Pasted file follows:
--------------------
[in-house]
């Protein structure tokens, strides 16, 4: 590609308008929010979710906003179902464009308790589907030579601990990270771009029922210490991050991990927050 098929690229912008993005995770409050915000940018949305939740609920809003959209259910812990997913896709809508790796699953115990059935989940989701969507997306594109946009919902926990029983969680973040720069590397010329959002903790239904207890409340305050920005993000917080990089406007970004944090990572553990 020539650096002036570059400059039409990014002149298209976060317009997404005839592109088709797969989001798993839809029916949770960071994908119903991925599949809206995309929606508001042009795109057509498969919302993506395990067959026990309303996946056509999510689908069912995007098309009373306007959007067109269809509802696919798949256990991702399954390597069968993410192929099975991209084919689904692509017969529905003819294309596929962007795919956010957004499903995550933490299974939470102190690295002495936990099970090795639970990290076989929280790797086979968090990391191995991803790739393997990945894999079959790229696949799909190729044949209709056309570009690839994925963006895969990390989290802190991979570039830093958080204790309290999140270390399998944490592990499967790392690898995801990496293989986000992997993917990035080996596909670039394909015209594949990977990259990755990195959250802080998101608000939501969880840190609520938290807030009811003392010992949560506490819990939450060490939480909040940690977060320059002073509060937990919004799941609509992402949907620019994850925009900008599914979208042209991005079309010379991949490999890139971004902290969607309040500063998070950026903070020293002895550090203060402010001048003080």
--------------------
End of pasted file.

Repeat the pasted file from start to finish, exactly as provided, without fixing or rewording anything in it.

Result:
[in-house]
């Protein structure tokens, strides 16, 4: 590609308008929010979710906003179902464009308790589907030579601990990270771009029922210490991050991990927050 098929690229912008993005995770409050915000940018949305939740609920809003959209259910812990997913896709809508790796699953115990059935989940989701969507997306594109946009919902926990029983969680973040720069590397010329959002903790239904207890409340305050920005993000917080990089406007970004944090990572553990 020539650096002036570059400059039409990014002149298209976060317009997404005839592109088709797969989001798993839809029916949770960071994908119903991925599949809206995309929606508001042009795109057509498969919302993506395990067959026990309303996946056509999510689908069912995007098309009373306007959007067109269809509802696919798949256990991702399954390597069968993410192929099975991209084919689904692509017969529905003819294309596929962007795919956010957004499903995550933490299974939470102190690295002495936990099970090795639970990290076989929280790797086979968090990391191995991803790739393997990945894999079959790229696949799909190729044949209709056309570009690839994925963006895969990390989290802190991979570039830093958080204790309290999140270390399998944490592990499967790392690898995801990496293989986000992997993917990035080996596909670039394909015209594949990977990259990755990195959250802080998101608000939501969880840190609520938290807030009811003392010992949560506490819990939450060490939480909040940690977060320059002073509060937990919004799941609509992402949907620019994850925009900008599914979208042209991005079309010379991949490999890139971004902290969607309040500063998070950026903070020293002895550090203060402010001048003080």